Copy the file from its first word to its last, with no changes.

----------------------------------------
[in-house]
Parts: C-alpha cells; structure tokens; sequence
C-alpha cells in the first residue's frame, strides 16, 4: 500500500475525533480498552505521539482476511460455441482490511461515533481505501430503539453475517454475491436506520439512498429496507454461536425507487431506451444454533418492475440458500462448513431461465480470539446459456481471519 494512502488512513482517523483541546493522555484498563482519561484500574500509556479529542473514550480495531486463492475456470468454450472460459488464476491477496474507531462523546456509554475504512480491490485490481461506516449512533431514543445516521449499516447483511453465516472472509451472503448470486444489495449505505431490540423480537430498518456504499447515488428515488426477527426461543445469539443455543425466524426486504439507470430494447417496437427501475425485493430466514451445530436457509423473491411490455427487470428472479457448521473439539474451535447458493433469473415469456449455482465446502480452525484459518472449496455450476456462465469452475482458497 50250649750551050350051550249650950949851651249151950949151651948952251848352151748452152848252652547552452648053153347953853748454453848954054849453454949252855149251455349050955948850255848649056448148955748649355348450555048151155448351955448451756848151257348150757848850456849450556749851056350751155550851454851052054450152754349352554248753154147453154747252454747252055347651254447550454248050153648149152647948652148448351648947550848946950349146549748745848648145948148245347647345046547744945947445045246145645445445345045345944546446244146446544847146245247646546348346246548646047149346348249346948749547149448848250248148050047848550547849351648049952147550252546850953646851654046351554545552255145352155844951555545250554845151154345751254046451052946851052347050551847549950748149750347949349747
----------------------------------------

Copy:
[in-house]
Parts: C-alpha cells; structure tokens; sequence
C-alpha cells in the first residue's frame, strides 16, 4: 500500500475525533480498552505521539482476511460455441482490511461515533481505501430503539453475517454475491436506520439512498429496507454461536425507487431506451444454533418492475440458500462448513431461465480470539446459456481471519 494512502488512513482517523483541546493522555484498563482519561484500574500509556479529542473514550480495531486463492475456470468454450472460459488464476491477496474507531462523546456509554475504512480491490485490481461506516449512533431514543445516521449499516447483511453465516472472509451472503448470486444489495449505505431490540423480537430498518456504499447515488428515488426477527426461543445469539443455543425466524426486504439507470430494447417496437427501475425485493430466514451445530436457509423473491411490455427487470428472479457448521473439539474451535447458493433469473415469456449455482465446502480452525484459518472449496455450476456462465469452475482458497 50250649750551050350051550249650950949851651249151950949151651948952251848352151748452152848252652547552452648053153347953853748454453848954054849453454949252855149251455349050955948850255848649056448148955748649355348450555048151155448351955448451756848151257348150757848850456849450556749851056350751155550851454851052054450152754349352554248753154147453154747252454747252055347651254447550454248050153648149152647948652148448351648947550848946950349146549748745848648145948148245347647345046547744945947445045246145645445445345045345944546446244146446544847146245247646546348346246548646047149346348249346948749547149448848250248148050047848550547849351648049952147550252546850953646851654046351554545552255145352155844951555545250554845151154345751254046451052946851052347050551847549950748149750347949349747